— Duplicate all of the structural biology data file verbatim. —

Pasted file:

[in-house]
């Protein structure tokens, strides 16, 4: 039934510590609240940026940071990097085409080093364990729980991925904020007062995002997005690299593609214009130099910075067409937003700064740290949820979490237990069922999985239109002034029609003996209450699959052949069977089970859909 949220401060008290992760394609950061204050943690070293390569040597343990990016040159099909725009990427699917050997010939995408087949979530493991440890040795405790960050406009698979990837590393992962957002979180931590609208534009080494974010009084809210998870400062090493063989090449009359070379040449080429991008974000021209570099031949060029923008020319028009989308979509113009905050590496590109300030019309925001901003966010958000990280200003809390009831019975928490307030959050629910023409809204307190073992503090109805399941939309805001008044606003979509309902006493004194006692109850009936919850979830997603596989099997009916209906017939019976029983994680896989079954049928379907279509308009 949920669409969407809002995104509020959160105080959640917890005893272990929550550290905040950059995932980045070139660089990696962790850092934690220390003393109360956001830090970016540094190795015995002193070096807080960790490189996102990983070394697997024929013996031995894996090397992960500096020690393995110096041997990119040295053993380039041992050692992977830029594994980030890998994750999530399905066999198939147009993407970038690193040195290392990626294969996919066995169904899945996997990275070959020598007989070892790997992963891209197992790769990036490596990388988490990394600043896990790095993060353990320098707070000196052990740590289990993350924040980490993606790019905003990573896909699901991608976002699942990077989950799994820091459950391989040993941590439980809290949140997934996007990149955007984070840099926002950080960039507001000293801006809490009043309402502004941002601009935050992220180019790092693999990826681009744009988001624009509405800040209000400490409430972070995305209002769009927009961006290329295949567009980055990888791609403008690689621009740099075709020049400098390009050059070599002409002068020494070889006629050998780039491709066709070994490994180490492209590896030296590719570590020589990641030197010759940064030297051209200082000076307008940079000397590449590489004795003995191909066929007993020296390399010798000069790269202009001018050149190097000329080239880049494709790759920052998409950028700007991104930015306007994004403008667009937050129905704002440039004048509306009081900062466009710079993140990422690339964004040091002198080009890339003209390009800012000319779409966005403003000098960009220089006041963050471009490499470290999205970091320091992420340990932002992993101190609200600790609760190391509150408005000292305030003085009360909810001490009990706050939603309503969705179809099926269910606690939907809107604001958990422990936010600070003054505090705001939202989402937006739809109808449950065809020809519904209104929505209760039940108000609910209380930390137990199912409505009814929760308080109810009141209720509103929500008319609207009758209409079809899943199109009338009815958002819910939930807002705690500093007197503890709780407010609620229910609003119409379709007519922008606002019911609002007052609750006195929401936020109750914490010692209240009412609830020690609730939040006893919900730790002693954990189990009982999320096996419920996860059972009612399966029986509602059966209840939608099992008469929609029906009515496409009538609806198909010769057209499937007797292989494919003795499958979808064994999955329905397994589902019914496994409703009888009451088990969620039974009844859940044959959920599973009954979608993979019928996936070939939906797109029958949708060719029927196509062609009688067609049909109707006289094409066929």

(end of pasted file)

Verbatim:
[in-house]
């Protein structure tokens, strides 16, 4: 039934510590609240940026940071990097085409080093364990729980991925904020007062995002997005690299593609214009130099910075067409937003700064740290949820979490237990069922999985239109002034029609003996209450699959052949069977089970859909 949220401060008290992760394609950061204050943690070293390569040597343990990016040159099909725009990427699917050997010939995408087949979530493991440890040795405790960050406009698979990837590393992962957002979180931590609208534009080494974010009084809210998870400062090493063989090449009359070379040449080429991008974000021209570099031949060029923008020319028009989308979509113009905050590496590109300030019309925001901003966010958000990280200003809390009831019975928490307030959050629910023409809204307190073992503090109805399941939309805001008044606003979509309902006493004194006692109850009936919850979830997603596989099997009916209906017939019976029983994680896989079954049928379907279509308009 949920669409969407809002995104509020959160105080959640917890005893272990929550550290905040950059995932980045070139660089990696962790850092934690220390003393109360956001830090970016540094190795015995002193070096807080960790490189996102990983070394697997024929013996031995894996090397992960500096020690393995110096041997990119040295053993380039041992050692992977830029594994980030890998994750999530399905066999198939147009993407970038690193040195290392990626294969996919066995169904899945996997990275070959020598007989070892790997992963891209197992790769990036490596990388988490990394600043896990790095993060353990320098707070000196052990740590289990993350924040980490993606790019905003990573896909699901991608976002699942990077989950799994820091459950391989040993941590439980809290949140997934996007990149955007984070840099926002950080960039507001000293801006809490009043309402502004941002601009935050992220180019790092693999990826681009744009988001624009509405800040209000400490409430972070995305209002769009927009961006290329295949567009980055990888791609403008690689621009740099075709020049400098390009050059070599002409002068020494070889006629050998780039491709066709070994490994180490492209590896030296590719570590020589990641030197010759940064030297051209200082000076307008940079000397590449590489004795003995191909066929007993020296390399010798000069790269202009001018050149190097000329080239880049494709790759920052998409950028700007991104930015306007994004403008667009937050129905704002440039004048509306009081900062466009710079993140990422690339964004040091002198080009890339003209390009800012000319779409966005403003000098960009220089006041963050471009490499470290999205970091320091992420340990932002992993101190609200600790609760190391509150408005000292305030003085009360909810001490009990706050939603309503969705179809099926269910606690939907809107604001958990422990936010600070003054505090705001939202989402937006739809109808449950065809020809519904209104929505209760039940108000609910209380930390137990199912409505009814929760308080109810009141209720509103929500008319609207009758209409079809899943199109009338009815958002819910939930807002705690500093007197503890709780407010609620229910609003119409379709007519922008606002019911609002007052609750006195929401936020109750914490010692209240009412609830020690609730939040006893919900730790002693954990189990009982999320096996419920996860059972009612399966029986509602059966209840939608099992008469929609029906009515496409009538609806198909010769057209499937007797292989494919003795499958979808064994999955329905397994589902019914496994409703009888009451088990969620039974009844859940044959959920599973009954979608993979019928996936070939939906797109029958949708060719029927196509062609009688067609049909109707006289094409066929």